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By Valle Dwight
Rory Stern, who works with kids with AD/HD and their parents, thinks that the cure claims are able to flourish because there is a basic lack of education about what these learning difficulties are.
“We are a weakness-based society,” he said. “We look for what’s wrong, so parents get the idea that ‘my child is broken, and I need to fix him.’”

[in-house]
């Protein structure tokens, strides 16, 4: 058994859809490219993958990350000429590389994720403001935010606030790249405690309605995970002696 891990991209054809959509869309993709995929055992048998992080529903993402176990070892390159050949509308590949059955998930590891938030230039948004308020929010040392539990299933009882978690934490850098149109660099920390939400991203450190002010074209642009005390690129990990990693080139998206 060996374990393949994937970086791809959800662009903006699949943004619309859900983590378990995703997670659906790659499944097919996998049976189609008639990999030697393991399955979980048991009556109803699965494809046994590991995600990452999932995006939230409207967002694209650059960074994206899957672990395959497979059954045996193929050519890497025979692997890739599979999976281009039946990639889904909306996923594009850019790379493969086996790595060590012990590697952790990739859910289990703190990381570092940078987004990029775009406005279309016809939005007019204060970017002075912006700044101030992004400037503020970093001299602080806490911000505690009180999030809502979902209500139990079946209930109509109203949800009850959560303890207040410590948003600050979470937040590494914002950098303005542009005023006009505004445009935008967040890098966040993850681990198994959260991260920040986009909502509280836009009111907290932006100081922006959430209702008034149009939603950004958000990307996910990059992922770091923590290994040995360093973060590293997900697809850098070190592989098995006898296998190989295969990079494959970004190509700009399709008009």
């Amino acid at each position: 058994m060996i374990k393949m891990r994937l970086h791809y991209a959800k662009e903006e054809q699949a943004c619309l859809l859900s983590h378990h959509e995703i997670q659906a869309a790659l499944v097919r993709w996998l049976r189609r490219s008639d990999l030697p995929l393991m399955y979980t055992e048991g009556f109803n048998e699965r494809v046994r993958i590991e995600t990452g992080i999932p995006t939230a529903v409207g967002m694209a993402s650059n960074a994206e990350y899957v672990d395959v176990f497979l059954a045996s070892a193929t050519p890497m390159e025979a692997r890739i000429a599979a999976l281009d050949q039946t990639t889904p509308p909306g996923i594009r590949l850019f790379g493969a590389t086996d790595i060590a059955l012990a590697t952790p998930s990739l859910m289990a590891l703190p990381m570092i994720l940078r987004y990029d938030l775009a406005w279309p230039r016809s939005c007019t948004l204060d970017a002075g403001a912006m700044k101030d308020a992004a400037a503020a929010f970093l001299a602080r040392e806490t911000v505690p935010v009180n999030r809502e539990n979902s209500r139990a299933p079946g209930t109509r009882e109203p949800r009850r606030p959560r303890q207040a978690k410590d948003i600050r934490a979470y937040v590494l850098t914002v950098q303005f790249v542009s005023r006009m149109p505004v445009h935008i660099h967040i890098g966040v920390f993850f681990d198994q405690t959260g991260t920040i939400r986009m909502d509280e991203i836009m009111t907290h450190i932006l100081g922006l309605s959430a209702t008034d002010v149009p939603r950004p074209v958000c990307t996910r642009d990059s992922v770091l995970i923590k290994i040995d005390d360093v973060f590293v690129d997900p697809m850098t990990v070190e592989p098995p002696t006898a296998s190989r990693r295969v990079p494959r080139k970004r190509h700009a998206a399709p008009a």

He encourages parents to tune out all the “noise” about their child’s diagnosis and to focus on his or her specific needs. Then find a specialist in that area to help guide them.
When families come to him saying they want to try some new therapy or supplement, Stern gets them to focus on their goal — and set realistic expectations for any treatment.
Ultimately, while many therapies, medication, and even supplements might help a child with a disability, that child still needs to work on basic skills related to his or her disability, Stern points out. No vitamin in the world is going to teach a kid to read.
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